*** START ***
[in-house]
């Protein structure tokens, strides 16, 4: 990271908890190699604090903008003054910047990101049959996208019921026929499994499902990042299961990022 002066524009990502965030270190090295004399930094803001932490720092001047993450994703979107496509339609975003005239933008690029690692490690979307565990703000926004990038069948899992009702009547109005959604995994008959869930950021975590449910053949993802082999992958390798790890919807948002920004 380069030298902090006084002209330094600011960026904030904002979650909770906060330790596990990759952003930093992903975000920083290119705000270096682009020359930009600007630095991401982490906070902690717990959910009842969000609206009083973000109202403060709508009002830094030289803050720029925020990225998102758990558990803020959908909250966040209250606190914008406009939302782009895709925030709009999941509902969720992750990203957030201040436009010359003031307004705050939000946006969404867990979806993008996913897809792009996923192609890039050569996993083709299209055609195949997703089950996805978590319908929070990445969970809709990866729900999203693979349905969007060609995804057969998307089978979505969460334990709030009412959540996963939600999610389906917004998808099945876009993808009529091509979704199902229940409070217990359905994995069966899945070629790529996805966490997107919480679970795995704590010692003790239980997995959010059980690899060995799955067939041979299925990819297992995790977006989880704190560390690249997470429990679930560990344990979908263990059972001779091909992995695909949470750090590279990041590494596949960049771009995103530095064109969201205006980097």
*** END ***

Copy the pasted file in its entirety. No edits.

[in-house]
């Protein structure tokens, strides 16, 4: 990271908890190699604090903008003054910047990101049959996208019921026929499994499902990042299961990022 002066524009990502965030270190090295004399930094803001932490720092001047993450994703979107496509339609975003005239933008690029690692490690979307565990703000926004990038069948899992009702009547109005959604995994008959869930950021975590449910053949993802082999992958390798790890919807948002920004 380069030298902090006084002209330094600011960026904030904002979650909770906060330790596990990759952003930093992903975000920083290119705000270096682009020359930009600007630095991401982490906070902690717990959910009842969000609206009083973000109202403060709508009002830094030289803050720029925020990225998102758990558990803020959908909250966040209250606190914008406009939302782009895709925030709009999941509902969720992750990203957030201040436009010359003031307004705050939000946006969404867990979806993008996913897809792009996923192609890039050569996993083709299209055609195949997703089950996805978590319908929070990445969970809709990866729900999203693979349905969007060609995804057969998307089978979505969460334990709030009412959540996963939600999610389906917004998808099945876009993808009529091509979704199902229940409070217990359905994995069966899945070629790529996805966490997107919480679970795995704590010692003790239980997995959010059980690899060995799955067939041979299925990819297992995790977006989880704190560390690249997470429990679930560990344990979908263990059972001779091909992995695909949470750090590279990041590494596949960049771009995103530095064109969201205006980097």